Implementation of the prevention of mother-to-child transmission of HIV programme in Zimbabwe: Achievements and challenges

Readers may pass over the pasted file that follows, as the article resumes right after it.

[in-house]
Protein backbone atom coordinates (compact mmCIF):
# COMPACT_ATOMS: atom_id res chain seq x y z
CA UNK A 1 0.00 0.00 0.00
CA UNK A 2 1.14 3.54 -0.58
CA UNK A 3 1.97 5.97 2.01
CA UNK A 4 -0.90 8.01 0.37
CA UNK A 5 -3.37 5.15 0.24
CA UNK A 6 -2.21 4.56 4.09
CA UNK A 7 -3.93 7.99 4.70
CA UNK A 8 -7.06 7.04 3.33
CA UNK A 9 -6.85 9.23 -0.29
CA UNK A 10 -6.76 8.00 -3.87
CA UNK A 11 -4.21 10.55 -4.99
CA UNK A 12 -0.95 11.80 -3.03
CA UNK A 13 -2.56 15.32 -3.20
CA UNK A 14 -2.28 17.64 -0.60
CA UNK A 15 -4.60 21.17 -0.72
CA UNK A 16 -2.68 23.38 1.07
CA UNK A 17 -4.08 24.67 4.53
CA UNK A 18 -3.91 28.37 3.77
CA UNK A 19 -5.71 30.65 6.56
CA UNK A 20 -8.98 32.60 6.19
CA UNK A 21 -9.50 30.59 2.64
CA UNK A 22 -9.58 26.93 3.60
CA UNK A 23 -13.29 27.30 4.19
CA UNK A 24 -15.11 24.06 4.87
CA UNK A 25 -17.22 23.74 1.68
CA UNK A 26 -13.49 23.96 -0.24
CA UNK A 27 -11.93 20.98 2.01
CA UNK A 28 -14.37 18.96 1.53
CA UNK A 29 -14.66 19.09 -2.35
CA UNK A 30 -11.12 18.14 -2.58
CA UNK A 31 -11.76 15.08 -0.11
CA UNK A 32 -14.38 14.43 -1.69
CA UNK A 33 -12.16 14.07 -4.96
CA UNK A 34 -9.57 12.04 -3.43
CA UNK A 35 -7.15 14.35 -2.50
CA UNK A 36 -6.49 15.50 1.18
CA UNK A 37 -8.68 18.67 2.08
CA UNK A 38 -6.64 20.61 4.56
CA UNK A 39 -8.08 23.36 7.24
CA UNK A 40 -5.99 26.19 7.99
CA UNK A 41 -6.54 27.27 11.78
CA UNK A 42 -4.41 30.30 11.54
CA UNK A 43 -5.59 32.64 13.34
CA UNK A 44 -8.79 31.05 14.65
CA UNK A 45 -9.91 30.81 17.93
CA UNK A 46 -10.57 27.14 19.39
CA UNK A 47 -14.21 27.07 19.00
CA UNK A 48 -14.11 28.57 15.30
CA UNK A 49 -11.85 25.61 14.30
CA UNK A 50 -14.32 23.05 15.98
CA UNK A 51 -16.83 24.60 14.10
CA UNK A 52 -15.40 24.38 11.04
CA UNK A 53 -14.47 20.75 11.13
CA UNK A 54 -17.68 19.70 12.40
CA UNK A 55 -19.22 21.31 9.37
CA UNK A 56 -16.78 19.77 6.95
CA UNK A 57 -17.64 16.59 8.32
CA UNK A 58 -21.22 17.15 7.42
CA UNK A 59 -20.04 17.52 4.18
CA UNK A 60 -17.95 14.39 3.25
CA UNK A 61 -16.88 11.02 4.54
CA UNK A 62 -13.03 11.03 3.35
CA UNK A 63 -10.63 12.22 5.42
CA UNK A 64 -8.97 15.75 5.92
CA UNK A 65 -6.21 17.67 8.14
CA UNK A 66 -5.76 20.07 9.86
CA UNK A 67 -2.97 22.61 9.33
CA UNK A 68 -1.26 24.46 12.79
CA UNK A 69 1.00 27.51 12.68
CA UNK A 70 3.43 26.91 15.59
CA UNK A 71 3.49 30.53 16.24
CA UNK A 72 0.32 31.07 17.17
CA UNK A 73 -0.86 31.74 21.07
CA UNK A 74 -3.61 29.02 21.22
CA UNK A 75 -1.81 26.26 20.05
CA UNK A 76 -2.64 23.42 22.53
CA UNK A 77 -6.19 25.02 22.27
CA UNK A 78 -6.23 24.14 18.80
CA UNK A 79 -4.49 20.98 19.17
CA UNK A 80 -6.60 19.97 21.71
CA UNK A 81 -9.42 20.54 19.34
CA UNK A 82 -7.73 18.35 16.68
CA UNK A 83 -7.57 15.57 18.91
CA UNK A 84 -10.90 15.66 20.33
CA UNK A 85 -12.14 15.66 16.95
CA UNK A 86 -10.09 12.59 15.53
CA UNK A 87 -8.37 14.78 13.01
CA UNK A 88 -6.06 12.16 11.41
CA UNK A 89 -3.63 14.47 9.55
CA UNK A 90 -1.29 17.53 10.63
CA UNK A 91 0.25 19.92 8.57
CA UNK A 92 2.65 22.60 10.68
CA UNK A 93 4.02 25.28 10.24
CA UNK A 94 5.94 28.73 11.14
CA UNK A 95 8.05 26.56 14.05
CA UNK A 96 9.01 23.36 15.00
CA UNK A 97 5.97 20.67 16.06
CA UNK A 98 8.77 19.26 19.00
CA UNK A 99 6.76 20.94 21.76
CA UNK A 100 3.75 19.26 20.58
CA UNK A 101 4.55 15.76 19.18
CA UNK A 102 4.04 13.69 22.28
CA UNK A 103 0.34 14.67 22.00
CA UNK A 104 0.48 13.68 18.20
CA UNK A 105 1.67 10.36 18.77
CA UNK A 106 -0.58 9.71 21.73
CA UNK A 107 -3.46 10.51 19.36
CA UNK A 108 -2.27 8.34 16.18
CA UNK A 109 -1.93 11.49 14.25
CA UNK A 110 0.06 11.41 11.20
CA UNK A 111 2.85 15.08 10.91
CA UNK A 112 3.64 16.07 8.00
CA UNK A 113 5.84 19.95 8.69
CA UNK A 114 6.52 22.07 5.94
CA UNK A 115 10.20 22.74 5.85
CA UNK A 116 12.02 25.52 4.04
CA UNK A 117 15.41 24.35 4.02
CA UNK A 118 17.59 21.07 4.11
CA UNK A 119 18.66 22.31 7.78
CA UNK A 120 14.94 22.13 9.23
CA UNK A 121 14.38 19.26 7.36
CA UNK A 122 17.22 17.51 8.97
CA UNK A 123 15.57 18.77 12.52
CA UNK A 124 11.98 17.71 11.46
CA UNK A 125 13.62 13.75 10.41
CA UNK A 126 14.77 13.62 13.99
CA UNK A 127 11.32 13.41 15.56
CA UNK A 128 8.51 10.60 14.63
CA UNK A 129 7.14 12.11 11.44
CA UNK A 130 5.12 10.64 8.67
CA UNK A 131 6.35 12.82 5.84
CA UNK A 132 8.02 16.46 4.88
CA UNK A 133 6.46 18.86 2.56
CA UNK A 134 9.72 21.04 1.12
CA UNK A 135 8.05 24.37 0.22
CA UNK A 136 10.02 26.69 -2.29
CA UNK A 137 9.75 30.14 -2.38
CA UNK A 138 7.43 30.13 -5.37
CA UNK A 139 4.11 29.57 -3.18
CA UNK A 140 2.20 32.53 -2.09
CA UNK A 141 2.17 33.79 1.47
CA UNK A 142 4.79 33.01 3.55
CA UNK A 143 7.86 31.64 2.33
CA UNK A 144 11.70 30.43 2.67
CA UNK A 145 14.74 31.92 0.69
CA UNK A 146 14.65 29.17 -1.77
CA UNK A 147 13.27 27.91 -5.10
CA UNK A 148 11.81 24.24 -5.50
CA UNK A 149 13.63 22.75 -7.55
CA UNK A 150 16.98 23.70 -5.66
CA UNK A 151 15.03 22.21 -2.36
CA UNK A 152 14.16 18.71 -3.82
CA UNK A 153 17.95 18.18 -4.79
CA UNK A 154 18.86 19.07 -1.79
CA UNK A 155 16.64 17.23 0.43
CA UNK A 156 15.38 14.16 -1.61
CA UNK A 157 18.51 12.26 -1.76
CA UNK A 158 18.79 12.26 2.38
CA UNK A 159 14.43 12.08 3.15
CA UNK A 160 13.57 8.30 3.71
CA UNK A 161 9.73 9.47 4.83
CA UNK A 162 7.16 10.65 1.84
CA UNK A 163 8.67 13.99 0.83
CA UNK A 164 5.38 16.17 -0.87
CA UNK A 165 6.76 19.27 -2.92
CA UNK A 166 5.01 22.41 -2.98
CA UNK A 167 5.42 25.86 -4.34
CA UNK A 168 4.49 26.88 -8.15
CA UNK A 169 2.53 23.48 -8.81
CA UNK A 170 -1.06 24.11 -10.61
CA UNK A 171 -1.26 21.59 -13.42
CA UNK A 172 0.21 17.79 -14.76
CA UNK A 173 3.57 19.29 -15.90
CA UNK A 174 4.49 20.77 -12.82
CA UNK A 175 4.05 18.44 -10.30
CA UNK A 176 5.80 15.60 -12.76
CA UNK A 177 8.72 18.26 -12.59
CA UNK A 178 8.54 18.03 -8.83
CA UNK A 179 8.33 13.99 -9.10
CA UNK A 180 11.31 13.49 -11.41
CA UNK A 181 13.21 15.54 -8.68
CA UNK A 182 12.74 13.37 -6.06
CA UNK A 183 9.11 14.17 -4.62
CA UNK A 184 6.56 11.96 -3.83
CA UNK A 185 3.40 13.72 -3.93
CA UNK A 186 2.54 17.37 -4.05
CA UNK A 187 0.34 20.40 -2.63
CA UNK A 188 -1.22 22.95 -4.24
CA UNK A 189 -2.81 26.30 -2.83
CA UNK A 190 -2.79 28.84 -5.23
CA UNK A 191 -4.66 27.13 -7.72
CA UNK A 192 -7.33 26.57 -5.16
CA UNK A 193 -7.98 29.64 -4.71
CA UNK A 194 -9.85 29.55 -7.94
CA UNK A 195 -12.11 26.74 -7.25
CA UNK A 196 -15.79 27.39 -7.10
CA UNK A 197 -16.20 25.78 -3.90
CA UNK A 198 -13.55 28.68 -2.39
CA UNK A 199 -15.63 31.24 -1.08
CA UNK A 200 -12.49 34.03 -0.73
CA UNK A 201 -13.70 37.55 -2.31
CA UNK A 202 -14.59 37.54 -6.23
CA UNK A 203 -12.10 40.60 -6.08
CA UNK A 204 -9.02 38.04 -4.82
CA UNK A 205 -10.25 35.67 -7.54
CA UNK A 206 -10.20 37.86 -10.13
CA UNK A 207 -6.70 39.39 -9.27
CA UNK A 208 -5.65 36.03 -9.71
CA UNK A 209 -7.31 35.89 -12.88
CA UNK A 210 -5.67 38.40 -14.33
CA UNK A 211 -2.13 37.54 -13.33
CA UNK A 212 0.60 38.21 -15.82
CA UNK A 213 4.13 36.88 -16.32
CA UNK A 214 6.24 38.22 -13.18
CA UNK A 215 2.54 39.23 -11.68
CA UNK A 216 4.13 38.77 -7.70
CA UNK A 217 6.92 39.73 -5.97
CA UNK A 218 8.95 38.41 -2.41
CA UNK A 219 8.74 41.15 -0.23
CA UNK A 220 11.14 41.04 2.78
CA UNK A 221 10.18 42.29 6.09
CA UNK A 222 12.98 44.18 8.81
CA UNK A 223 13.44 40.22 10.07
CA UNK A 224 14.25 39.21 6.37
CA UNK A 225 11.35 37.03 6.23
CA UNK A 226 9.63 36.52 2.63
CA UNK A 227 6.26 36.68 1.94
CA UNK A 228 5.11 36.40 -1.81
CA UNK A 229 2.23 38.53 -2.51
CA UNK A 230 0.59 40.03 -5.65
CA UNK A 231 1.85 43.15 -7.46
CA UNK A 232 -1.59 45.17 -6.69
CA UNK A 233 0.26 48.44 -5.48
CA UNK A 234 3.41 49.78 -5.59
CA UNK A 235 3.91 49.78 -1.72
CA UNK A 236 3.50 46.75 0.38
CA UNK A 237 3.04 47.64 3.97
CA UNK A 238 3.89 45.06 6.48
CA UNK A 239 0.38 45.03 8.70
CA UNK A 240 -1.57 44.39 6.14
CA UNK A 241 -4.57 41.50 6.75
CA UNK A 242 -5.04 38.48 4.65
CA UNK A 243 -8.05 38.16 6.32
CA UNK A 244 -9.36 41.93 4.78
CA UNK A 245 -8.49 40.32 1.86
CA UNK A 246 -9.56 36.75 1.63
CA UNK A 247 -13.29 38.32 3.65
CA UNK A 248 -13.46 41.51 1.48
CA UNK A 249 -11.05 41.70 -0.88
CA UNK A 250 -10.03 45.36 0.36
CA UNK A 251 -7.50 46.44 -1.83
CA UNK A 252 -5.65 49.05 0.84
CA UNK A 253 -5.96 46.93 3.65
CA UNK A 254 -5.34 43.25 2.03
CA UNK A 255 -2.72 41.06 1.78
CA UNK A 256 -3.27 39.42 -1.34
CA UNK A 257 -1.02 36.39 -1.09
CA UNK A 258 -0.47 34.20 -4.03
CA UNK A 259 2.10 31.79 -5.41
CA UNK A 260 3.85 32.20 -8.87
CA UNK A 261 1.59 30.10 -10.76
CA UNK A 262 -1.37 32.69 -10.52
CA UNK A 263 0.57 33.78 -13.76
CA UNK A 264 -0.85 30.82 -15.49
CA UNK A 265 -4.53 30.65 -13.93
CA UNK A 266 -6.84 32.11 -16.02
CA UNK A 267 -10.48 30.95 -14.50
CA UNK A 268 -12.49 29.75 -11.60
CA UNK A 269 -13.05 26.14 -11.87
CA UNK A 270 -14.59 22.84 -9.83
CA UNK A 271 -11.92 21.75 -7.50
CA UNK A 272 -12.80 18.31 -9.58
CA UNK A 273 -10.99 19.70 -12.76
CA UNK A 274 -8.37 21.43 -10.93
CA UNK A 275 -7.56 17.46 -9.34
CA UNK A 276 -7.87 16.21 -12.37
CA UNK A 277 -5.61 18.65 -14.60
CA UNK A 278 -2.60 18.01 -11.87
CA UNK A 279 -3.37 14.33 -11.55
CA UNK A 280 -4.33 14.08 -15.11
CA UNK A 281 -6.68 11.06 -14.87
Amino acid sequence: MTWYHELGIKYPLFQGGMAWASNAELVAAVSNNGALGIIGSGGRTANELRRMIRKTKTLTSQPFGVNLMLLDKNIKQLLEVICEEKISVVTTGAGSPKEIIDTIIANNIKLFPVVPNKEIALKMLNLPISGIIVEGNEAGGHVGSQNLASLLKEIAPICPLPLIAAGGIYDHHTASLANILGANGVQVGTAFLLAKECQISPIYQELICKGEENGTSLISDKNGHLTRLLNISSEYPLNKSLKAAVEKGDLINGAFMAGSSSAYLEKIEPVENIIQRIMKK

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Recent scientific developments have led to feasible and effective interventions to reduce the risk of mother to child transmission of HIV. Even in resource poor countries, PMTCT programmes are being articulated as a priority in the national strategic frameworks. Thus PMTCT programmes are moving from being pilot projects to national programmes comprehensively integrated into other reproductive health programmes or HIV and AIDS prevention, care and support programmes. In Zimbabwe the prevention of mother-to-child transmission (PMTCT) of HIV infection has become an important national task. The 2001 national survey of HIV prevalence among women attending antenatal care revealed that 29.5% of the women were HIV positive. While an effective PMTCT programme using nevirapine can reduce the rate of this transmission by 50%,2 the Zimbabwe PMTCT National Expansion Programme has had its share of achievements and challenges since its launch in 2002.